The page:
Whatever their theoretical merits—and there are many—ZK Rollups are handicapped in terms of what they can deliver for scaling DeFi, at least at this stage.
Optimistic Rollups like Arbitrum and Optimism offer execution models very similar to the Ethereum Virtual Machine(3). For developers, moving onto an Optimistic Rollup can be a remarkably easy procedure, regardless of code complexity. Arbitrum’s recently-updated documentation makes clear how simple the process is for applications to migrate over. Generally speaking, Optimistic Rollups have no problem providing the same functionality that alternative EVM-compatible scaling solutions like Matic/Polygon and Binance Smart Chain offer.
For leading ZK Rollups protocols like Starkware and zkSync, on the other hand, compatibility is a much thornier issue. Because ZK Rollups are designed to have validity proofs accompanying every single type of transaction, their rollup technology is much more onerous to construct. ZK Rollups have been used successfully for a few discrete tasks like direct transfers and trading. But they have yet to offer general purpose support for DeFi smart contracts.
This isn’t at all to detract from the future potential of ZK Rollups. Down the line—maybe even sooner rather than later—ZK Rollups may come to offer much of what Optimistic Rollups already do: near-complete EVM Compatibility, computational efficiency, and easy portability for complex code. As things currently stand, however, only Optimistic Rollups are positioned to address Ethereum’s urgent congestion problem and provide a way for DeFi to scale swiftly.
But is scaling speed worthwhile if it is purchased at the cost of security? Proponents of ZK Rollups argue that ZK Rollups offer airtight cryptographic verification of offchain execution and thus enjoy a decisive security advantage over Optimistic Rollups, the implication being that ZK Rollups are worth the wait for DeFi protocols itching to scale.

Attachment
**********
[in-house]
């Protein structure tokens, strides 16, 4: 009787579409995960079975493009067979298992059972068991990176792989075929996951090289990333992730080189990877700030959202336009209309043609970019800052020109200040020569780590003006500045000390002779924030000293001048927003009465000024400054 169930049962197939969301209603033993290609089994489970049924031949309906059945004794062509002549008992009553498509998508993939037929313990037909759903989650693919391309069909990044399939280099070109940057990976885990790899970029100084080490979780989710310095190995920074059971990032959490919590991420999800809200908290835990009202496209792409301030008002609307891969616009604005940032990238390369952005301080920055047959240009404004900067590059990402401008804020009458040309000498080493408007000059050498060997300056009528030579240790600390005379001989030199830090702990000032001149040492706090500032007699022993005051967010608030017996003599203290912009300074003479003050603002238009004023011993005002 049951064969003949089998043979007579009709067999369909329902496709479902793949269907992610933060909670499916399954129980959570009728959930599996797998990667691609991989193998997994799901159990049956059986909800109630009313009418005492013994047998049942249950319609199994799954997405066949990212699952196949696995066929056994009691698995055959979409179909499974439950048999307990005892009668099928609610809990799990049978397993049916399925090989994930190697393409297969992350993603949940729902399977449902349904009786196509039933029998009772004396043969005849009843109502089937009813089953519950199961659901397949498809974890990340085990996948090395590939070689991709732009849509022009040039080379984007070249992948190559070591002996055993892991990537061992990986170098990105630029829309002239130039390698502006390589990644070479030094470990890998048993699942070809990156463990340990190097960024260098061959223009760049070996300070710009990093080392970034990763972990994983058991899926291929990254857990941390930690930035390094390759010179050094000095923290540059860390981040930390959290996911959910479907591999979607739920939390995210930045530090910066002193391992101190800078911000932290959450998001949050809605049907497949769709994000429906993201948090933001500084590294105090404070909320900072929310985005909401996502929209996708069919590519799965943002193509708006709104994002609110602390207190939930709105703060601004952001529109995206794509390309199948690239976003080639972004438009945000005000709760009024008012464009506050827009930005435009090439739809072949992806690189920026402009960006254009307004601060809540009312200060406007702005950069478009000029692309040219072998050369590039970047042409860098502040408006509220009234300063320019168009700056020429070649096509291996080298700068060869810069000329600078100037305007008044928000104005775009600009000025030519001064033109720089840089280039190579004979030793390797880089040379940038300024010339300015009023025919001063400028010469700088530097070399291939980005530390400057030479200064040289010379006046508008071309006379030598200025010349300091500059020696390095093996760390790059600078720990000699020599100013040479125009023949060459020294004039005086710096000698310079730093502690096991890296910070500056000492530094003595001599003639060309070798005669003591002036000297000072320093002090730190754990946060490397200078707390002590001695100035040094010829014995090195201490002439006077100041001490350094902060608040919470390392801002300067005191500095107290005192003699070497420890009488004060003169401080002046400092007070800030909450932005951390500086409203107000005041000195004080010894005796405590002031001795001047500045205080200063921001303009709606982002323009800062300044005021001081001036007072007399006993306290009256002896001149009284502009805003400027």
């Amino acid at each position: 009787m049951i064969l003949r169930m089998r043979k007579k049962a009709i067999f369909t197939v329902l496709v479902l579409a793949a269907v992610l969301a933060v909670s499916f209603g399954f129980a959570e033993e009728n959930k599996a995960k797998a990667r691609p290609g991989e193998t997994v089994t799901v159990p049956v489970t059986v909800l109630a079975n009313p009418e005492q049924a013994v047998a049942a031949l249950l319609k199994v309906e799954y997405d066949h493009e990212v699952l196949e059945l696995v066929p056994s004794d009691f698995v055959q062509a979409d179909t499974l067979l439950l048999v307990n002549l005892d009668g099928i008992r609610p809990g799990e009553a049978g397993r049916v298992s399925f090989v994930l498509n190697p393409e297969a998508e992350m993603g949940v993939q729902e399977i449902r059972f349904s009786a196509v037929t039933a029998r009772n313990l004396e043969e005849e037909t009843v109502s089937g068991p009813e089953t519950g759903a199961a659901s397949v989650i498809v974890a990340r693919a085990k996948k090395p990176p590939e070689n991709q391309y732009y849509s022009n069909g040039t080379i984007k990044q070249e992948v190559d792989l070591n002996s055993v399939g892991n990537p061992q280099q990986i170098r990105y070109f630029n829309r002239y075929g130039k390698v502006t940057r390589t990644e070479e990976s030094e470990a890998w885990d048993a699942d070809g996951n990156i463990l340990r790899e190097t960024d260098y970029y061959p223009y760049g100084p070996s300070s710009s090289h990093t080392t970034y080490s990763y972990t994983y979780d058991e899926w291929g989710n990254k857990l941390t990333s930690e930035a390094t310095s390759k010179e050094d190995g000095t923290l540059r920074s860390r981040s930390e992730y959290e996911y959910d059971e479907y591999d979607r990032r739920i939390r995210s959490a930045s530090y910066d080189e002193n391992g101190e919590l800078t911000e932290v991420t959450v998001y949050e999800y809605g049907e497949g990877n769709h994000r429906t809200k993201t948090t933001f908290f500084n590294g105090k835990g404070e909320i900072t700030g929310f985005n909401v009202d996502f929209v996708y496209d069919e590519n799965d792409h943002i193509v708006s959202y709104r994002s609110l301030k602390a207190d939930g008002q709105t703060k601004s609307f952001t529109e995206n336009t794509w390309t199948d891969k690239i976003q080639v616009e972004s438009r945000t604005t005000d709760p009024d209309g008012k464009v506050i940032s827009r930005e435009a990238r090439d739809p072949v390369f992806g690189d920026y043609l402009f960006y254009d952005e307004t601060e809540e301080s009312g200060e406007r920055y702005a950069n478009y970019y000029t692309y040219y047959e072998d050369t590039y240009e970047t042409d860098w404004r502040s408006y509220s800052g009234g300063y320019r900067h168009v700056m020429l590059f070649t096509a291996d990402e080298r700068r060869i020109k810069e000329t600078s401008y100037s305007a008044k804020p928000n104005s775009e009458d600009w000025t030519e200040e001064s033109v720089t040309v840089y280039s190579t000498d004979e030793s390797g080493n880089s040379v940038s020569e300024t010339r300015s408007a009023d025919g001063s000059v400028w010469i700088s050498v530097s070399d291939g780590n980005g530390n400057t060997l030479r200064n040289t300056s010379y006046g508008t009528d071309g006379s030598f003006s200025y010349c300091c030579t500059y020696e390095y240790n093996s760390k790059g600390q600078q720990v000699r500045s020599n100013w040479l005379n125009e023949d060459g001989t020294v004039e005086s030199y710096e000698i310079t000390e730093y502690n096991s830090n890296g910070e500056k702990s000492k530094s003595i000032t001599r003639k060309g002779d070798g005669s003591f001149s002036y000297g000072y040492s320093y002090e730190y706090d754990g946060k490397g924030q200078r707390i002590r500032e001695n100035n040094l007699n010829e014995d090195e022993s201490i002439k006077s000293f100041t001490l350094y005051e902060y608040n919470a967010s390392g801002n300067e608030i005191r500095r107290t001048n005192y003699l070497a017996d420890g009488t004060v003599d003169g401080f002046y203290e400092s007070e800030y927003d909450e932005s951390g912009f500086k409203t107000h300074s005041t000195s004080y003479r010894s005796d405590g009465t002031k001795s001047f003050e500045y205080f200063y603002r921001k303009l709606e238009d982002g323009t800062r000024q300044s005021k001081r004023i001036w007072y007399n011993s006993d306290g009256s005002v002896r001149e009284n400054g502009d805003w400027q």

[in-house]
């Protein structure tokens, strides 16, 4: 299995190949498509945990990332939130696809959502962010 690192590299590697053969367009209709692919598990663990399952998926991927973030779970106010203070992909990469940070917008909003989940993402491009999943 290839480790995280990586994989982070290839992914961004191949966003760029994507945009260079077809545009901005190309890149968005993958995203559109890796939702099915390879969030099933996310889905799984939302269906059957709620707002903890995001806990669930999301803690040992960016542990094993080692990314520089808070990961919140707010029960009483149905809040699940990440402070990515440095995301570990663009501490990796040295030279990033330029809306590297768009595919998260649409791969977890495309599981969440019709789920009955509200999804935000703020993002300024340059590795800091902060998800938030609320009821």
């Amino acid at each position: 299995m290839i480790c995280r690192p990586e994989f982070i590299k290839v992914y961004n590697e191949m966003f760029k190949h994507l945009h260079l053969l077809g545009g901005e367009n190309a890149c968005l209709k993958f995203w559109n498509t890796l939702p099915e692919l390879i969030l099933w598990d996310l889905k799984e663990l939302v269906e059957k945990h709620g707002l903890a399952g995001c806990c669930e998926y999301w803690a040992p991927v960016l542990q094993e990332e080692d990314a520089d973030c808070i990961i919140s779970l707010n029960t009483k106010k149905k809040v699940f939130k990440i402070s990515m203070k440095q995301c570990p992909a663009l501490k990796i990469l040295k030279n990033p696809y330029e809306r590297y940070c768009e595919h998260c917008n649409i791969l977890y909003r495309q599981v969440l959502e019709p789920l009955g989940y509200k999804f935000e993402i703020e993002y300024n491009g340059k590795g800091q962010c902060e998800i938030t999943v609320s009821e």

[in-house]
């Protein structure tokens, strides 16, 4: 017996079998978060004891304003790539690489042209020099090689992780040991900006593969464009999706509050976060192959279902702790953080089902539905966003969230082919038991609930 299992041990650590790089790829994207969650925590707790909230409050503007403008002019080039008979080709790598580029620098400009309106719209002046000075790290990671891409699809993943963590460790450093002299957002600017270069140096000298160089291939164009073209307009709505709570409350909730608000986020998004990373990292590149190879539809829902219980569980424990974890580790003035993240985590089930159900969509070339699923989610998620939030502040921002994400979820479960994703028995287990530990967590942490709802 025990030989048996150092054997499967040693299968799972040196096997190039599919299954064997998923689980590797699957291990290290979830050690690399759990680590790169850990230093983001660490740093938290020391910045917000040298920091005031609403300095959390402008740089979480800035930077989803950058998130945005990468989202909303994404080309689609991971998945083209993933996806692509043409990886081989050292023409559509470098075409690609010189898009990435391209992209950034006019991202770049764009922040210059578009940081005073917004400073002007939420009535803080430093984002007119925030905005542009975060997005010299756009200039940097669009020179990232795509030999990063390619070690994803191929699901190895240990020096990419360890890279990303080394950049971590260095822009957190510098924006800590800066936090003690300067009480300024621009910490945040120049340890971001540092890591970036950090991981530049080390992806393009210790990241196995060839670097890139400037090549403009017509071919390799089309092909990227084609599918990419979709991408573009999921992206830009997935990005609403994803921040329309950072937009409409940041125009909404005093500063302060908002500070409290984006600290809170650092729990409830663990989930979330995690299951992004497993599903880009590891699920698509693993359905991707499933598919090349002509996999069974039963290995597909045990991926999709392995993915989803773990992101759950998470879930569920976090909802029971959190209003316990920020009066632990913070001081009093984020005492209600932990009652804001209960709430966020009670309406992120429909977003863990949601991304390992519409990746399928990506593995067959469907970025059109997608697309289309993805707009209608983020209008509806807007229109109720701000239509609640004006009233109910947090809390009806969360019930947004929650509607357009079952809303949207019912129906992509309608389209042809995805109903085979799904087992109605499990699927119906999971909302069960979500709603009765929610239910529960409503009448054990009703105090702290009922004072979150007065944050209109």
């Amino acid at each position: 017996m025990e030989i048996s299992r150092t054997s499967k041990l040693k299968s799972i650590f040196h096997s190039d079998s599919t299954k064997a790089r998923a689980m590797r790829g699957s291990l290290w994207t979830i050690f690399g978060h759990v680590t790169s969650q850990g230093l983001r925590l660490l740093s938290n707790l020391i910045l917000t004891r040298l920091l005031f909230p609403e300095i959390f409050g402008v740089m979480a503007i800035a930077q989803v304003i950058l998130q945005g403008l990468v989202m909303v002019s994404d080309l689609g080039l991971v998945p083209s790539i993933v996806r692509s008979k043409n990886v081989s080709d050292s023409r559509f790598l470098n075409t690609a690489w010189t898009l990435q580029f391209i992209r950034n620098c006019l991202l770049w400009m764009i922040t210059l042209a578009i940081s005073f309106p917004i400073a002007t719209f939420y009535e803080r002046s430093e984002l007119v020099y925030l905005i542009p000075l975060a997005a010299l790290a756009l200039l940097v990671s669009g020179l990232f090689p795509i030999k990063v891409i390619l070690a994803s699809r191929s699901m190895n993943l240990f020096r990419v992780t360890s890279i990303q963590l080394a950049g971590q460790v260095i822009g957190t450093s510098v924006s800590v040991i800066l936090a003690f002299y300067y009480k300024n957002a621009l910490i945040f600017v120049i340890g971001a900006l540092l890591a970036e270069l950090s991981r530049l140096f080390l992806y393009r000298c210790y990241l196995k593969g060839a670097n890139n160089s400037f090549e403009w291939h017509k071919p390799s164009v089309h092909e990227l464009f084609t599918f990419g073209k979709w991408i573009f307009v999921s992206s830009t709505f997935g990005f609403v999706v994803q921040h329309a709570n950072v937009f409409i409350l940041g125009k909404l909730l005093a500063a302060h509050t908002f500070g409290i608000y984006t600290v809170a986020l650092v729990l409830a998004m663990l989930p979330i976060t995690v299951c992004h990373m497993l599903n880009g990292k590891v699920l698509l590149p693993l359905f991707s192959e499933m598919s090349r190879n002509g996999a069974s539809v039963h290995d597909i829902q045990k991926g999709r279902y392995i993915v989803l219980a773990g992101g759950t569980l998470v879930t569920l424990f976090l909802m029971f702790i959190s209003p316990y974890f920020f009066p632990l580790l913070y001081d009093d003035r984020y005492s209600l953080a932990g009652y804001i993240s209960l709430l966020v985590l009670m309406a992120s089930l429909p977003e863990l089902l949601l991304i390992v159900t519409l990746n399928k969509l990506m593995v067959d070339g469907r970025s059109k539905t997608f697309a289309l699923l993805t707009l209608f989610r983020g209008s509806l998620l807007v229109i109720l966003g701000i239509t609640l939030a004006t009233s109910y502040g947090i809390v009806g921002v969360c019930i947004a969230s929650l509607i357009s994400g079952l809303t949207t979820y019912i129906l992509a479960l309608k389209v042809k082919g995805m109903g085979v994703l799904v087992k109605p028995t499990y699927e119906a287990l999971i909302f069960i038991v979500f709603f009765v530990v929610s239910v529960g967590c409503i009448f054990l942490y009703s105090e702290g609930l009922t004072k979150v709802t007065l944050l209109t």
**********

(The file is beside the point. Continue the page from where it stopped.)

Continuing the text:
In practice, though, the question of security is not as straightforward.
ZK Rollups are constructed with a designated party that executes transactions, builds blocks, and includes proof of validity. This party is called the “relayer” (or “prover”). In a ZK Rollup, the relayer is cryptographically barred from submitting a fraudulent batch of transactions and cannot abscond with funds that are processed by the rollup. Nevertheless, this reliance on a single party creates some potential vulnerabilities.
The relayer’s job of constructing blocks with zero knowledge proofs requires expensive computational infrastructure. If the relayer goes offline for any reason, there won’t necessarily be other parties with the proving technology that can seamlessly take over processing responsibilities. What this means, in practice, is that ZK Rollups do not have strong “liveness” guarantees(4).
Now compare this with Optimistic Rollups. On Optimistic Rollups, a single party (the “sequencer”) is also designated as the block producer and transaction processor(5). For the most part, the other validators on the Optimistic Rollup network serve as “referees” that can “call a foul” on the sequencer—i.e., they can post fraud proofs when necessary to trigger a dispute resolution process. Importantly, though, these additional validators can also take over the block producing role without additional processing power or technical knowledge. Arbitrum’s founders even claim that one can run an Arbitrum node with a normal laptop with some additional RAM.